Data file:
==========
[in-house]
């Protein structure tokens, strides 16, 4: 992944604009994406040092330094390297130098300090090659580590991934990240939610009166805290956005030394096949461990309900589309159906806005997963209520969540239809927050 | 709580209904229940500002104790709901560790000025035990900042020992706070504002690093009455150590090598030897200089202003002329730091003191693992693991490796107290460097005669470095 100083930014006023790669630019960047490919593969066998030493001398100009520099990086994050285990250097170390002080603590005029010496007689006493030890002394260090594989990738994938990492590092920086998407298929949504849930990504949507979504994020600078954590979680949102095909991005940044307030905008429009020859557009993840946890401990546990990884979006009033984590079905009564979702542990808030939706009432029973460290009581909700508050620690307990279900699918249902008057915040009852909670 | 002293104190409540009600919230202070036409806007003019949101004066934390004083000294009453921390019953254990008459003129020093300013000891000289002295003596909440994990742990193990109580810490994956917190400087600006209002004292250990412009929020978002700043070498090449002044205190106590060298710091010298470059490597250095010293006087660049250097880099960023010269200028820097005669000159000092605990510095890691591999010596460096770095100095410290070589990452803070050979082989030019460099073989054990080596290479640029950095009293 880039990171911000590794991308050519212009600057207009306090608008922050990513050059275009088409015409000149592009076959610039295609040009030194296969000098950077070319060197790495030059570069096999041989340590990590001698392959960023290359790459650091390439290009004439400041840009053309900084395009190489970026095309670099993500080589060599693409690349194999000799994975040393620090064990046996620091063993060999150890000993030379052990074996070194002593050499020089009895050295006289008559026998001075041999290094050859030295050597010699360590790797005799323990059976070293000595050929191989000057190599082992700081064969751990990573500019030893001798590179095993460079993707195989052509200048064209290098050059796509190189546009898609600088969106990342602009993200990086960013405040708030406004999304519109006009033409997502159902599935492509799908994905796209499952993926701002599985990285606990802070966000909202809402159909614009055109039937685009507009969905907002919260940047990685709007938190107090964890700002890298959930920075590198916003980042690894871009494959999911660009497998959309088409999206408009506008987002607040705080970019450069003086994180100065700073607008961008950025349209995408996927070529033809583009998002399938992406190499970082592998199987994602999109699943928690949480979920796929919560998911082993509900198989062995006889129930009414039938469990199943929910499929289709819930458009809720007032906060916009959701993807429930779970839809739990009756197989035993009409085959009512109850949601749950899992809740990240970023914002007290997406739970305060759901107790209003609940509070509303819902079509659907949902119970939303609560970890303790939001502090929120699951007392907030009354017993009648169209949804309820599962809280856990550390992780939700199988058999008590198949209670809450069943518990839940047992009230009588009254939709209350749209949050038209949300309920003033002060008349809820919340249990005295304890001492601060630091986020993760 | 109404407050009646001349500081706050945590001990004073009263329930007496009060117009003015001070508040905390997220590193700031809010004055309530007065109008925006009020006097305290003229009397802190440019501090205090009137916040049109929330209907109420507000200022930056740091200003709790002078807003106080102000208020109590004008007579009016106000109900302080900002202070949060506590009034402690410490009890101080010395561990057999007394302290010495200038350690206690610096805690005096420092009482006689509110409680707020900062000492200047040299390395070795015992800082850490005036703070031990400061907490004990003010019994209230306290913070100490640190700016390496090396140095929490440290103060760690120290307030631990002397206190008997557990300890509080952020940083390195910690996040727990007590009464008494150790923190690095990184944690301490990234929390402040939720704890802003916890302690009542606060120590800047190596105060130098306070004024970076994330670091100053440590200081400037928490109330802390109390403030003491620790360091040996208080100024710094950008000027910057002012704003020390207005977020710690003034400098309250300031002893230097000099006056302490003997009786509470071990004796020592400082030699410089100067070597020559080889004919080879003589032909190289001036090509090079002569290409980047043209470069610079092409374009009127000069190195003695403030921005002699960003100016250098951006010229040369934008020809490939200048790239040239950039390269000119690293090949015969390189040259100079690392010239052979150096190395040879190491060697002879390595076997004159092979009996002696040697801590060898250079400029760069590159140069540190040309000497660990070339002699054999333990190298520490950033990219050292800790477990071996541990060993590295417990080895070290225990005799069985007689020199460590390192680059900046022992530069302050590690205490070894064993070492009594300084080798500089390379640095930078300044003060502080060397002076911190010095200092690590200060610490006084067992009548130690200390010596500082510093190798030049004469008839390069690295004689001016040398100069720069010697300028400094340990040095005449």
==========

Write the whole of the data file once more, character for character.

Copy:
[in-house]
């Protein structure tokens, strides 16, 4: 992944604009994406040092330094390297130098300090090659580590991934990240939610009166805290956005030394096949461990309900589309159906806005997963209520969540239809927050 | 709580209904229940500002104790709901560790000025035990900042020992706070504002690093009455150590090598030897200089202003002329730091003191693992693991490796107290460097005669470095 100083930014006023790669630019960047490919593969066998030493001398100009520099990086994050285990250097170390002080603590005029010496007689006493030890002394260090594989990738994938990492590092920086998407298929949504849930990504949507979504994020600078954590979680949102095909991005940044307030905008429009020859557009993840946890401990546990990884979006009033984590079905009564979702542990808030939706009432029973460290009581909700508050620690307990279900699918249902008057915040009852909670 | 002293104190409540009600919230202070036409806007003019949101004066934390004083000294009453921390019953254990008459003129020093300013000891000289002295003596909440994990742990193990109580810490994956917190400087600006209002004292250990412009929020978002700043070498090449002044205190106590060298710091010298470059490597250095010293006087660049250097880099960023010269200028820097005669000159000092605990510095890691591999010596460096770095100095410290070589990452803070050979082989030019460099073989054990080596290479640029950095009293 880039990171911000590794991308050519212009600057207009306090608008922050990513050059275009088409015409000149592009076959610039295609040009030194296969000098950077070319060197790495030059570069096999041989340590990590001698392959960023290359790459650091390439290009004439400041840009053309900084395009190489970026095309670099993500080589060599693409690349194999000799994975040393620090064990046996620091063993060999150890000993030379052990074996070194002593050499020089009895050295006289008559026998001075041999290094050859030295050597010699360590790797005799323990059976070293000595050929191989000057190599082992700081064969751990990573500019030893001798590179095993460079993707195989052509200048064209290098050059796509190189546009898609600088969106990342602009993200990086960013405040708030406004999304519109006009033409997502159902599935492509799908994905796209499952993926701002599985990285606990802070966000909202809402159909614009055109039937685009507009969905907002919260940047990685709007938190107090964890700002890298959930920075590198916003980042690894871009494959999911660009497998959309088409999206408009506008987002607040705080970019450069003086994180100065700073607008961008950025349209995408996927070529033809583009998002399938992406190499970082592998199987994602999109699943928690949480979920796929919560998911082993509900198989062995006889129930009414039938469990199943929910499929289709819930458009809720007032906060916009959701993807429930779970839809739990009756197989035993009409085959009512109850949601749950899992809740990240970023914002007290997406739970305060759901107790209003609940509070509303819902079509659907949902119970939303609560970890303790939001502090929120699951007392907030009354017993009648169209949804309820599962809280856990550390992780939700199988058999008590198949209670809450069943518990839940047992009230009588009254939709209350749209949050038209949300309920003033002060008349809820919340249990005295304890001492601060630091986020993760 | 109404407050009646001349500081706050945590001990004073009263329930007496009060117009003015001070508040905390997220590193700031809010004055309530007065109008925006009020006097305290003229009397802190440019501090205090009137916040049109929330209907109420507000200022930056740091200003709790002078807003106080102000208020109590004008007579009016106000109900302080900002202070949060506590009034402690410490009890101080010395561990057999007394302290010495200038350690206690610096805690005096420092009482006689509110409680707020900062000492200047040299390395070795015992800082850490005036703070031990400061907490004990003010019994209230306290913070100490640190700016390496090396140095929490440290103060760690120290307030631990002397206190008997557990300890509080952020940083390195910690996040727990007590009464008494150790923190690095990184944690301490990234929390402040939720704890802003916890302690009542606060120590800047190596105060130098306070004024970076994330670091100053440590200081400037928490109330802390109390403030003491620790360091040996208080100024710094950008000027910057002012704003020390207005977020710690003034400098309250300031002893230097000099006056302490003997009786509470071990004796020592400082030699410089100067070597020559080889004919080879003589032909190289001036090509090079002569290409980047043209470069610079092409374009009127000069190195003695403030921005002699960003100016250098951006010229040369934008020809490939200048790239040239950039390269000119690293090949015969390189040259100079690392010239052979150096190395040879190491060697002879390595076997004159092979009996002696040697801590060898250079400029760069590159140069540190040309000497660990070339002699054999333990190298520490950033990219050292800790477990071996541990060993590295417990080895070290225990005799069985007689020199460590390192680059900046022992530069302050590690205490070894064993070492009594300084080798500089390379640095930078300044003060502080060397002076911190010095200092690590200060610490006084067992009548130690200390010596500082510093190798030049004469008839390069690295004689001016040398100069720069010697300028400094340990040095005449």